|A ticket to Compton|
This station was conveniently located between the church and the pub that served the village. It was also the largest access point to the DNS between Didcot and Newbury. There was not only a loop, but also sidings and an engine shed. This was the main station for what was to become an important business on this northern section of the line: horseboxes. The downs made ideal country for the keeping and training of race horses. Indeed, the area around Churn is still criss-crossed by extensive gallops and practice race courses. Racehorses were brought down to Compton to be loaded into horseboxes for transportation to racecourses around the country.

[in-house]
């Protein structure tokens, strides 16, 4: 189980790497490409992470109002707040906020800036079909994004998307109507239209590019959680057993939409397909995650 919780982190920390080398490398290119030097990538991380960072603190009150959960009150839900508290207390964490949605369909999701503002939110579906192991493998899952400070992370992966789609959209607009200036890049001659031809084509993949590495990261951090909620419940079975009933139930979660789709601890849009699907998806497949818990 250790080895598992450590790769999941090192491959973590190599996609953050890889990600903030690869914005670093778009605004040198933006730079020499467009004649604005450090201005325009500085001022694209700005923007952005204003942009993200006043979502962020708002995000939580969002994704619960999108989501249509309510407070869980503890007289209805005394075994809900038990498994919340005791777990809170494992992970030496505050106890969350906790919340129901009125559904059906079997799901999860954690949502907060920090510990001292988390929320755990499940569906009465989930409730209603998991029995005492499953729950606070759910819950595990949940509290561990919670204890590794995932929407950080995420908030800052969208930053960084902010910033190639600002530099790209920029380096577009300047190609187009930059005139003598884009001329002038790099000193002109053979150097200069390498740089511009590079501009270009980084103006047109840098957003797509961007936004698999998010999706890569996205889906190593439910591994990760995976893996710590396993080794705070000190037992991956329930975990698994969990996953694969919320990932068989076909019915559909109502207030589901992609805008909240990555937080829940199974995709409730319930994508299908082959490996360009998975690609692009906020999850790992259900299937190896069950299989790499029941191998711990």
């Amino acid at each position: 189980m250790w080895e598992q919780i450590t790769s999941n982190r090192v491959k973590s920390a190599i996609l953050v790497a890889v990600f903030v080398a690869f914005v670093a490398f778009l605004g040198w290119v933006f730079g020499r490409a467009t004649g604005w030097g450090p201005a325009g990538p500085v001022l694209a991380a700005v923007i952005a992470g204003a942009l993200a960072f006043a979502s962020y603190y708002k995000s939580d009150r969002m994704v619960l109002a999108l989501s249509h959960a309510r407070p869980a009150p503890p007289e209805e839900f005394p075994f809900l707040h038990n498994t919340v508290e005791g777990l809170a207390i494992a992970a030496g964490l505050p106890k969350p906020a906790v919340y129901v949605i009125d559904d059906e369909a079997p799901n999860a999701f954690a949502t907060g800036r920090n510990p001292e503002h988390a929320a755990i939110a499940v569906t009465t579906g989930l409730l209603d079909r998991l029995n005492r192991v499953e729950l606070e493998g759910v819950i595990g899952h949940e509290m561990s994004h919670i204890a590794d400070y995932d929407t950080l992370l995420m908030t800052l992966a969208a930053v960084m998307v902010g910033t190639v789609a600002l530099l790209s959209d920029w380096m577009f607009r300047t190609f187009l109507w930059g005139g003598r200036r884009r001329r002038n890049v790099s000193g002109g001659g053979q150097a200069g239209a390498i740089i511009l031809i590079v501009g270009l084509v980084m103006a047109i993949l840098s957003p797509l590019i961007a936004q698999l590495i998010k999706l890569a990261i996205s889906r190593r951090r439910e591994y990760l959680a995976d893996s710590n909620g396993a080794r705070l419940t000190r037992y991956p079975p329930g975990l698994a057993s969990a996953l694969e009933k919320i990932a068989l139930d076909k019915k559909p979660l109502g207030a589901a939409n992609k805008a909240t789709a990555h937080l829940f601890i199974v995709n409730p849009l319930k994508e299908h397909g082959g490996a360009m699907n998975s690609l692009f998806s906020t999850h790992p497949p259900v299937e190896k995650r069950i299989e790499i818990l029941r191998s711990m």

At Compton the line picked up the headwaters of the River Pang, and followed the banks of the babbling chalk stream down along a gradient of some 1:178 to the village of Hampstead Norreys where another station was constructed. There the line left the stream to begin a 2 mile climb at 1:106 to cross the top of the Newbury Downs just north of the village of Hermitage. The line levelled out to 1:330 for a short distance here where a station was built. The presence of the Brains Brickworks at Hermitage provided so much goods traffic that special sidings were built from the station to the works.
From Hermitage, the line then began a 4 mile descent, mostly at 1:106 but in places 1:244 to reach the valley of the Kennet. The line joined the GWR mainline just east of Newbury.
from LOST RAILWAYS OF BERKSHIRE by Rupert Matthews